Hi, On 2020-02-14 09:42:40 -0500, Tom Lane wrote: > In the second place, it's ludicrous to expect that the underlying > platform/filesystem can support an infinite number of concurrent > file-extension operations. At some level (e.g. where disk blocks > are handed out, or where a record of the operation is written to > a filesystem journal) it's quite likely that things are bottlenecked > down to *one* such operation at a time per filesystem.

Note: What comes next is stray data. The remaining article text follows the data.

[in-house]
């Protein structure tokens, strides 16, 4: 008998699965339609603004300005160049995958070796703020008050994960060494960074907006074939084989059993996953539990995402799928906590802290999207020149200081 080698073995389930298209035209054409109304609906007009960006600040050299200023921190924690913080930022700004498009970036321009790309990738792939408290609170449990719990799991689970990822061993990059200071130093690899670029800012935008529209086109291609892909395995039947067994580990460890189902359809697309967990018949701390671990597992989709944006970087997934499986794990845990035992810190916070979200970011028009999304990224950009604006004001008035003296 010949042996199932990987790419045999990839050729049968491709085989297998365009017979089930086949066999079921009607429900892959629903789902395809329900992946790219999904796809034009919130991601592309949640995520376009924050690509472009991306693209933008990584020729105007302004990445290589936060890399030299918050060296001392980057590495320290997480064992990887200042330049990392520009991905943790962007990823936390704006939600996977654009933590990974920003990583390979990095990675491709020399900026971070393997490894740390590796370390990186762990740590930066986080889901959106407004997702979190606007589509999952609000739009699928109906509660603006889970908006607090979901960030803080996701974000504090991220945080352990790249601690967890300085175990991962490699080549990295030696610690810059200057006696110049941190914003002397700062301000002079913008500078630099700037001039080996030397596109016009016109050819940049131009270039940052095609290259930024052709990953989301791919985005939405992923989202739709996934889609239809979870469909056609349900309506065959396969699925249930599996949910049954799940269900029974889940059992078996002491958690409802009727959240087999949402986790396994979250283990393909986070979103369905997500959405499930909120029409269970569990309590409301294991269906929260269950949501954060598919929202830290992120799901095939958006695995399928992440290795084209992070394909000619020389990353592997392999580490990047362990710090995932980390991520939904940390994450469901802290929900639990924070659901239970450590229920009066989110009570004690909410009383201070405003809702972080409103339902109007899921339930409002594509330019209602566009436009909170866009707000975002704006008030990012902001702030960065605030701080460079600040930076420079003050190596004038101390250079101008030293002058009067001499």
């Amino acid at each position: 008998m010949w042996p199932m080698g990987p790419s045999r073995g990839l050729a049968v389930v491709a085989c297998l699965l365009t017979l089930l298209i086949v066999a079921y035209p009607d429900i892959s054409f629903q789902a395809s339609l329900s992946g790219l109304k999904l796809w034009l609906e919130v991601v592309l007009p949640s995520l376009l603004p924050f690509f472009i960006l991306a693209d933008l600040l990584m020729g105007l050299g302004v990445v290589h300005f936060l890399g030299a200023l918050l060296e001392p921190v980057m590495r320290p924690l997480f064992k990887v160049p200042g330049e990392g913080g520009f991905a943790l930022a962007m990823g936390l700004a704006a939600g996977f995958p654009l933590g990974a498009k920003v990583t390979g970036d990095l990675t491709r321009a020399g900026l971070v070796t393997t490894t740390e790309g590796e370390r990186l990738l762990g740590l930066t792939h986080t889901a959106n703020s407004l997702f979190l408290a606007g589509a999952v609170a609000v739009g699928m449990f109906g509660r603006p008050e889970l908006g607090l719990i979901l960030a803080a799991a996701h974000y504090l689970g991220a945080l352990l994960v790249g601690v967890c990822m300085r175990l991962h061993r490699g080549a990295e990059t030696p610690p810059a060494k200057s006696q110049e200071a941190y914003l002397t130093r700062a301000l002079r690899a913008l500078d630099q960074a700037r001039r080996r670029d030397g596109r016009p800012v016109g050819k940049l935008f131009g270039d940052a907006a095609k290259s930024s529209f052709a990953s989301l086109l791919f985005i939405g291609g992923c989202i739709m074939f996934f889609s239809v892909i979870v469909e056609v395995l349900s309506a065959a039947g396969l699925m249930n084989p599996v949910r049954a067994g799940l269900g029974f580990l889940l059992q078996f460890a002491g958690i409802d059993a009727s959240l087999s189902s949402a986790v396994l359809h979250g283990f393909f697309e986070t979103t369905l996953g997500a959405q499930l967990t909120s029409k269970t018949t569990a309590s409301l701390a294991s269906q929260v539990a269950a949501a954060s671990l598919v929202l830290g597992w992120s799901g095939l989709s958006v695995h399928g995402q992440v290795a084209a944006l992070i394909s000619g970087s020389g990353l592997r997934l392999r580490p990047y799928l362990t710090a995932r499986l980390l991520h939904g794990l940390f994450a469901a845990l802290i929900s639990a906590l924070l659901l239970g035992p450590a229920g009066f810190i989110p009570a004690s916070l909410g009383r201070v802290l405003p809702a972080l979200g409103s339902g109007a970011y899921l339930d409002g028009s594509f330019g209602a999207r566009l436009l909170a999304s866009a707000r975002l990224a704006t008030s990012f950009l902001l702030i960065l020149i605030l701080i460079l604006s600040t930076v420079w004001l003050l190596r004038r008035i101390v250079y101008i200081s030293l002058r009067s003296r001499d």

That's probably true to some degree from a theoretical POV, but I think it's so far from where we are at, that it's effectively wrong. I can concurrently extend a few files at close to 10GB/s on a set of fast devices below a *single* filesystem. Whereas postgres bottlenecks far far before this. Given that a lot of today's storage has latencies in the 10-100s of microseconds, a journal flush doesn't necessarily cause that much serialization - and OS journals do group commit like things too. Greetings, Andres Freund